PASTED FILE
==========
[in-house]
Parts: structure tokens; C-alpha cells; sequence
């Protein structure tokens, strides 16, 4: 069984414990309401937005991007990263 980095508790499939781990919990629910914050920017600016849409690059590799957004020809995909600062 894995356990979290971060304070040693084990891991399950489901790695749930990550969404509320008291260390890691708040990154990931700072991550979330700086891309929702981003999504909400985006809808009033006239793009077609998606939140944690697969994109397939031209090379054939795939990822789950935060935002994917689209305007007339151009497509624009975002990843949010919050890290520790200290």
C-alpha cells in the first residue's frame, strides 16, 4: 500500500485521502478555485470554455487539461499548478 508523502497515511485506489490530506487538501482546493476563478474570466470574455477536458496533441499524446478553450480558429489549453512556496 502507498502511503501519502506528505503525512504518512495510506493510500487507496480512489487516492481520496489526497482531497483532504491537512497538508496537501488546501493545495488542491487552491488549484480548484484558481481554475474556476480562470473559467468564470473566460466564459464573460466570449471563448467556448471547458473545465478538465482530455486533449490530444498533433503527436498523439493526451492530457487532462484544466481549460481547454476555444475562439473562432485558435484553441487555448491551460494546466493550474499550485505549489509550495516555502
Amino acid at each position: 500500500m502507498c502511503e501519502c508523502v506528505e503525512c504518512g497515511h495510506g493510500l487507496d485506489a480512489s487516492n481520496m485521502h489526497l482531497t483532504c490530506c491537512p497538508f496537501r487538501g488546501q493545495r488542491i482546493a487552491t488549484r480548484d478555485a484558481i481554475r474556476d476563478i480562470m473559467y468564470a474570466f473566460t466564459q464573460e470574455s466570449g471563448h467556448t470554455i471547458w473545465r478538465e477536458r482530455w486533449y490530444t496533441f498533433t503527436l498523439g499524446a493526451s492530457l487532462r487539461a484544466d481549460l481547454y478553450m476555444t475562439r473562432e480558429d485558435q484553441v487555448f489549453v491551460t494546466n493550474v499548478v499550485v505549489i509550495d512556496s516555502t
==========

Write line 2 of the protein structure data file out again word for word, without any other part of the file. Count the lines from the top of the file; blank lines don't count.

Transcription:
Parts: structure tokens; C-alpha cells; sequence